Pelikan's analysis of medieval theology is seeing it as a troubled synthesis of the Augustinian tradition. Merely saying one is an Augustinian is not good enough. All Westerns claim Augustine. Warfield's statement that the Reformation was a triumph of Augustine's doctrine of grace over Augustine's doctrine of the church is simply false. And Pelikan shows why. Pelikan begins his narrative by showing the unity of "the Faith." The Faith, following St Vincent of Lerins, is that which is believed at a Pelikan's analysis of medieval theology is seeing it as a troubled synthesis of the Augustinian tradition. Merely saying one is an Augustinian is not good enough. All Westerns claim Augustine. Warfield's statement that the Reformation was a triumph of Augustine's doctrine of grace over Augustine's doctrine of the church is simply false. And Pelikan shows why. Pelikan begins his narrative by showing the unity of "the Faith." The Faith, following St Vincent of Lerins, is that which is believed at all times by all peoples everywhere. Deviating from this point, as Pelikan (and history) shows, almost always leads to heresy and schism. And those who fall into schism rarely continue. Pelikan gives a number of helpful passages from Bede to the point. Pelikan notes that Augustine's ambiguity on the sacraments was embarrassing, it was his clarity on grace that embarrassed his followers. And this tension would spark the Eucharistic and predestinarian debates of the 9th century and the 11th century. Pelikan is nothing if not fair. He does show how Berengar and Gottscalc did honestly and accurately quote Augustine to the contrary of the rest of the church. But that was their fault: they quoted the doctor of the Church against the Church. Regardless, they can't be seen as the protagonists because their doing theology outside the interpretation of the church did leave them to other, more troubling conclusions (e.g., trine deitas). The Eucharistic debages hinged on the "conversion." How do the elements change (198)? It becomes clear that the Church did teach a real presence in the Eucharist, if not necessarily a full-orbed transubstantiation. Berengar and later Protestants would retort that many Fathers did teach a "figurative" presence to the Body. But the Catholic response was when the Fathers spoke of the Eucharist as a "figure," it was a figure of the Church not the real Body of Christ or the Eucharist. This is a good point Pelikan makes, and brings up the Medieval view of the threefold body, but Pelikan should have developed the point. How did the church react to attacks on the Faith? Interestingly, as it appears to Pelikan, most of the divergences from catholic unity promoted some form of manicheanism or dualism. This almost always attacked the doctrine of God (since it posited different deities opposed to one another) and always downplayed the liturgies (235). Minimalism was never separate from heresy--a lesson some could learn today! Also includes discussion of Mary, the saints, and scholasticism. Even if one disagrees with the cult of Mary, the cult of the saints, the views on the liturgy, almost always does the discussion come back to the troubled Augustinian synthesis: even if you do not like the conclusions, you must confess that the reasoning is consistent with previous teachings. Indeed, an uncomfortable point. In any case, medievalism set the stage for later Reforms. It left key questions unanswered. Combined with an increasingly volatile political situation, troubling times were ahead...and that is the next volume. -- Jacob Aitken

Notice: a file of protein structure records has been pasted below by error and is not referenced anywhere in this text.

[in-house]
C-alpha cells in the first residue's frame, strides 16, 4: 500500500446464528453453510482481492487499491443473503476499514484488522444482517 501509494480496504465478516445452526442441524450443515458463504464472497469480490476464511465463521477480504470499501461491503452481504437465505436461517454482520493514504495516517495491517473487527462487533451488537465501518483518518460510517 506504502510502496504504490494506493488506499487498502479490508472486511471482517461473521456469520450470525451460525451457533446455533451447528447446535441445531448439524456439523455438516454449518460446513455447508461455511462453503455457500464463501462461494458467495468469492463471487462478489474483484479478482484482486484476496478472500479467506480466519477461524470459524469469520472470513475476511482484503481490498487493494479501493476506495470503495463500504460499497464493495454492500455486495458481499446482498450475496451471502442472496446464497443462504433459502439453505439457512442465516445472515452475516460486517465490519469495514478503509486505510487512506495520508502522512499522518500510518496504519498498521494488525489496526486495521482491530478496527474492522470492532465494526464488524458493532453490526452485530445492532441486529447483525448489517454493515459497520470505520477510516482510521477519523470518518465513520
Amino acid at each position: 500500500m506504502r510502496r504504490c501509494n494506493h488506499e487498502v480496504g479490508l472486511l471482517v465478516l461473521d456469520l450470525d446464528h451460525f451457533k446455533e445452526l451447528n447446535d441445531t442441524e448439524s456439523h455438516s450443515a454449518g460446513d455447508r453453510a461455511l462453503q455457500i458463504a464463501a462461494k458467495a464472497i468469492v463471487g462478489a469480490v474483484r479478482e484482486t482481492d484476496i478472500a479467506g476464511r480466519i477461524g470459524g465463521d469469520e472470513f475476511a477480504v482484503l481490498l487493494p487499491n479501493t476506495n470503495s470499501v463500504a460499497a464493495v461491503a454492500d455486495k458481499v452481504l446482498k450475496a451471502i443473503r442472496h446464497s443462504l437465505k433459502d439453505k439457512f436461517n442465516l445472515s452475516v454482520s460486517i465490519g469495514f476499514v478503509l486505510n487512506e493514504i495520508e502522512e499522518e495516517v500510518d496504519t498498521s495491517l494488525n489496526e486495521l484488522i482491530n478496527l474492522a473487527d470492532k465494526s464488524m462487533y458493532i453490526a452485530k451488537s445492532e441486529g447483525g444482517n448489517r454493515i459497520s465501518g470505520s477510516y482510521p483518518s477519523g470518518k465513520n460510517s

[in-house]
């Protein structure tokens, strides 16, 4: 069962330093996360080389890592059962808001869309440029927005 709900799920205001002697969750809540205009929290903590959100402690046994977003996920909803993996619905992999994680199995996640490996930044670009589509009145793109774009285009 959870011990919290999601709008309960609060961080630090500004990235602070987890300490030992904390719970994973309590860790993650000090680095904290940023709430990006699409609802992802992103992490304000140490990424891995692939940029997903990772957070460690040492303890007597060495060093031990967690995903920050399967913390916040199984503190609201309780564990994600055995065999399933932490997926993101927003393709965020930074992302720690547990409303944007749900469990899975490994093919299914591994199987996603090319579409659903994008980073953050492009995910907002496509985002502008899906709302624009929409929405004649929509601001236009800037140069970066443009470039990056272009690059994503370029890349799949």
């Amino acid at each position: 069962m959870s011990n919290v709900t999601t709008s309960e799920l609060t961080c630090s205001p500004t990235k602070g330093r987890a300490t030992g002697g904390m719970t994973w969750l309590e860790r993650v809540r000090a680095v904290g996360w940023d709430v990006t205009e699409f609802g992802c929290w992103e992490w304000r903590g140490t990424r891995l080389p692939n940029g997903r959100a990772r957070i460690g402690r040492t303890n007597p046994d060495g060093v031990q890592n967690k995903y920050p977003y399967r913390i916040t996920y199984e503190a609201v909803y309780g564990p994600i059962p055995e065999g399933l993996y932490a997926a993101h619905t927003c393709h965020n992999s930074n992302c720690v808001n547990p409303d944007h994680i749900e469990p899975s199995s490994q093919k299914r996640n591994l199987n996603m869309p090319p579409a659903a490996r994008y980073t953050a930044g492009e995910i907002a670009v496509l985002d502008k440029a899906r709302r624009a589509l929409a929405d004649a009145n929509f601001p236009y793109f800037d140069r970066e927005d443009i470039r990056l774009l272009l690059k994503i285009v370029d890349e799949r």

2. 5 out of 5

    Melody Schwarting

    Pelikan knocks it out of the park with this installment in the series. His focus on the development of doctrine means that a few medieval heavy hitters (Thomas Aquinas and others) are not often up to bat. However, Pelikan has a solid roster that will set up the final innings of his series well.

  3. 5 out of 5

    John Pillar

    Pelikan does any excellent job of synthesizing the development of doctrine during the Medieval period. Not only does he manage to cull out the key developments of doctrine and the challenges that typically encompassed them, he manages to do so in such a manner as to emphasize their relevance to the Christian believer. He is also meticulous in calling out his references throughout. My only criticism is that there are a few occurrences where the necessary brevity for a particular topic, when consid Pelikan does any excellent job of synthesizing the development of doctrine during the Medieval period. Not only does he manage to cull out the key developments of doctrine and the challenges that typically encompassed them, he manages to do so in such a manner as to emphasize their relevance to the Christian believer. He is also meticulous in calling out his references throughout. My only criticism is that there are a few occurrences where the necessary brevity for a particular topic, when considering the large scope work as a whole, results in a need for clarification. Of course, this may be more of a reflection on the limits of the reader than the talents of the author.